2) The demonstration of free carbon does not necessarily imply that the organic matter was burned. Assuming that the material analyzed by Baubert and Read [as discussed by Black (2)] was in fact burned carbon, it is most likely not the same material from the same locality that we studied. Moreover, the presence of such carbon would not show conclusively that fires were present in the cave; some of the carbon identified could have washed in. Our micromorphological analyses, which examine the in situ constituents of the sediments, showed unequivocally that the organic matter found in Layer 10 was not from an in situ burning event, and that the organic materials had settled in water along with mineral matter. We did not observe charcoal. The presence of burned carbon also does not mean that fire was necessarily made by humans. Fires are commonly started by lightning strikes or can be produced in a cave by the spontaneous combustion of guano, as mentioned by Binford and Ho (3).

3) We made no attempt to confirm or refute the observations of earlier investigators in other parts of the cave. We would have cited any well-documented evidence of the use of fire. We did not find any objects that looked like burned lime in the extant section, but there is an interesting rock-like object on display in the Zhoukoudian museum at the site that could be the material that Jia and Huang (4) observed. It has the distinct turquoise color that we referred to in our report as resulting from the heating of fossil material. Where and under what circumstances such heating occurred is not known. This observation, like many others, is circumstantial at best.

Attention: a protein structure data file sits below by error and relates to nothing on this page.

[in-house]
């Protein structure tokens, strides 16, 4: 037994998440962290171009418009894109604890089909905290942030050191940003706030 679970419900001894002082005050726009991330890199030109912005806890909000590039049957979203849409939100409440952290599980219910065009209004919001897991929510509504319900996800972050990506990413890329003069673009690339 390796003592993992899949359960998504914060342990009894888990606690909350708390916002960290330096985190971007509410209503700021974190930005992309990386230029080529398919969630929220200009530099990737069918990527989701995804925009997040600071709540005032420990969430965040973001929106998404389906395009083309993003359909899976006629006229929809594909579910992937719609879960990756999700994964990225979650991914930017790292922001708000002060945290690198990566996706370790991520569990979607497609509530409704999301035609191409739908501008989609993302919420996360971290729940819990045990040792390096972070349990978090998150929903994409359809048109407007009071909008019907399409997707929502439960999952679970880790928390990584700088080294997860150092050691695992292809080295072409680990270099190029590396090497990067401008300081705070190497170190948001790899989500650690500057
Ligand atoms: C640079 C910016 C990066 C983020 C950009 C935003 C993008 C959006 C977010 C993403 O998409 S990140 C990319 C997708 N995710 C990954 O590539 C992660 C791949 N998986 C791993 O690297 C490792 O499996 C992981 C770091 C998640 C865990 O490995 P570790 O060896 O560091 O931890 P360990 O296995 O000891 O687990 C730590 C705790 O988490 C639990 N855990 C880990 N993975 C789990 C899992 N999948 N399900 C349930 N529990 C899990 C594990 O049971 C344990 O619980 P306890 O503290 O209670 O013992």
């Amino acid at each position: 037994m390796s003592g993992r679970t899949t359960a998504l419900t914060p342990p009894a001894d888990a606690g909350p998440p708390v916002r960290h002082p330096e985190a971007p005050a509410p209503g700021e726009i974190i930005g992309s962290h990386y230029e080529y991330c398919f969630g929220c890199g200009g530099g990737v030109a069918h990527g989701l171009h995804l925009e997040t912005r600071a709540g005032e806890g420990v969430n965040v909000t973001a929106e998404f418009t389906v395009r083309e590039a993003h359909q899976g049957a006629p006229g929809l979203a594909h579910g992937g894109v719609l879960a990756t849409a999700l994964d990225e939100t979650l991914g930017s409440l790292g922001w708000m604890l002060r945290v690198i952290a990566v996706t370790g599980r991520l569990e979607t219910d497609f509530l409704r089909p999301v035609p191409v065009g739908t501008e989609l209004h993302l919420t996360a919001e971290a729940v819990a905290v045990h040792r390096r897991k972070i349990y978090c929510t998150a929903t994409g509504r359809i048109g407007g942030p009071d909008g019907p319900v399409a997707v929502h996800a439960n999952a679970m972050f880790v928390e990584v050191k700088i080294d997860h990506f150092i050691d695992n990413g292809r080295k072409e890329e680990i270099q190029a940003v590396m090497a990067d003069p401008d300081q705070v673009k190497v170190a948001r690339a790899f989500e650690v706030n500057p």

4) The implications of the fission track dating in the study by Guo et al. (5) are most intriguing, and we had not given them sufficient thought. The data Guo et al.reported referred to Layer 4, where they found that 29 spherical grains out of several hundred were annealed by fire. They also reported (without accompanying data) a fission track age for Layer 10, indicating that some of the spheres in this layer were also annealed by fire. The question here again is whether or not they are in situ. We should have cited this study (5), along with our finding burned bones, as evidence in support of fire use. Neither study is conclusive.

We agree with Wu that there are many open questions, some of which can be addressed using the materials in collections and the extant section at the site. We are still analyzing a vast amount of data to better understand the site formation processes such as the issue of the cave's configuration during the different occupations. We conclude that there is evidence consistent with fire use by H. erectus, including our own contribution concerning the burned bones. To date, however, the evidence is not direct or unequivocal.